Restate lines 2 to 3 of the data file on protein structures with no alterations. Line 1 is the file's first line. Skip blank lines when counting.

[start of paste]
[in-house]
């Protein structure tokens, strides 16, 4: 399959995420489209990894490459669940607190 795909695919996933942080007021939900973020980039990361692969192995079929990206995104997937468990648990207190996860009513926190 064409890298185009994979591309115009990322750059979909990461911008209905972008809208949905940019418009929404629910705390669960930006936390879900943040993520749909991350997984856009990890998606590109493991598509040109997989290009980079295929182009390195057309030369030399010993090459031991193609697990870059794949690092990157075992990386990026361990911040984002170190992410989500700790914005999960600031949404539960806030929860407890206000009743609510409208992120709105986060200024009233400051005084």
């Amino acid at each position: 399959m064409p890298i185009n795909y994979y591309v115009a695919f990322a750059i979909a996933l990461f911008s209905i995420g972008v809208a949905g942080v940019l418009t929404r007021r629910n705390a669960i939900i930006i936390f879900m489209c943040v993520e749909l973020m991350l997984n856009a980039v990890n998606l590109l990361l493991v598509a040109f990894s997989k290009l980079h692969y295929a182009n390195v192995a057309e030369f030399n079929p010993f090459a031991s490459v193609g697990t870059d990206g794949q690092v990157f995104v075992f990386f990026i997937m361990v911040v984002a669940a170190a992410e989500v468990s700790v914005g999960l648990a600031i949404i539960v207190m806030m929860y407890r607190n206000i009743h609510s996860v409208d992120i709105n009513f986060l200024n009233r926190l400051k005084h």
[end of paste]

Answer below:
């Protein structure tokens, strides 16, 4: 399959995420489209990894490459669940607190 795909695919996933942080007021939900973020980039990361692969192995079929990206995104997937468990648990207190996860009513926190 064409890298185009994979591309115009990322750059979909990461911008209905972008809208949905940019418009929404629910705390669960930006936390879900943040993520749909991350997984856009990890998606590109493991598509040109997989290009980079295929182009390195057309030369030399010993090459031991193609697990870059794949690092990157075992990386990026361990911040984002170190992410989500700790914005999960600031949404539960806030929860407890206000009743609510409208992120709105986060200024009233400051005084």
């Amino acid at each position: 399959m064409p890298i185009n795909y994979y591309v115009a695919f990322a750059i979909a996933l990461f911008s209905i995420g972008v809208a949905g942080v940019l418009t929404r007021r629910n705390a669960i939900i930006i936390f879900m489209c943040v993520e749909l973020m991350l997984n856009a980039v990890n998606l590109l990361l493991v598509a040109f990894s997989k290009l980079h692969y295929a182009n390195v192995a057309e030369f030399n079929p010993f090459a031991s490459v193609g697990t870059d990206g794949q690092v990157f995104v075992f990386f990026i997937m361990v911040v984002a669940a170190a992410e989500v468990s700790v914005g999960l648990a600031i949404i539960v207190m806030m929860y407890r607190n206000i009743h609510s996860v409208d992120i709105n009513f986060l200024n009233r926190l400051k005084h």